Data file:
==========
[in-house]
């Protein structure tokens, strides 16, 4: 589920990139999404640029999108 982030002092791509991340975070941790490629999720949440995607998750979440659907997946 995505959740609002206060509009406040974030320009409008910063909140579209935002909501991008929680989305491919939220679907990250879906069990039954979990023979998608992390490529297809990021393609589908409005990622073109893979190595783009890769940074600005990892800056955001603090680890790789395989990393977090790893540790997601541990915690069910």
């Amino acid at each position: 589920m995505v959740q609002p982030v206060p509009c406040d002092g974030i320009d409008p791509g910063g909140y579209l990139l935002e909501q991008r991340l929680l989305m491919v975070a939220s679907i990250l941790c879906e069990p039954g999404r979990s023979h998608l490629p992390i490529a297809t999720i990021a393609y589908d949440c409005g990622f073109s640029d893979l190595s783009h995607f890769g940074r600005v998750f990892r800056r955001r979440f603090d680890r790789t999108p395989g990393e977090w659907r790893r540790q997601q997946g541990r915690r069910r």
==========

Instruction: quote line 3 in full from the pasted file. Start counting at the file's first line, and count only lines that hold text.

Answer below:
């Amino acid at each position: 589920m995505v959740q609002p982030v206060p509009c406040d002092g974030i320009d409008p791509g910063g909140y579209l990139l935002e909501q991008r991340l929680l989305m491919v975070a939220s679907i990250l941790c879906e069990p039954g999404r979990s023979h998608l490629p992390i490529a297809t999720i990021a393609y589908d949440c409005g990622f073109s640029d893979l190595s783009h995607f890769g940074r600005v998750f990892r800056r955001r979440f603090d680890r790789t999108p395989g990393e977090w659907r790893r540790q997601q997946g541990r915690r069910r």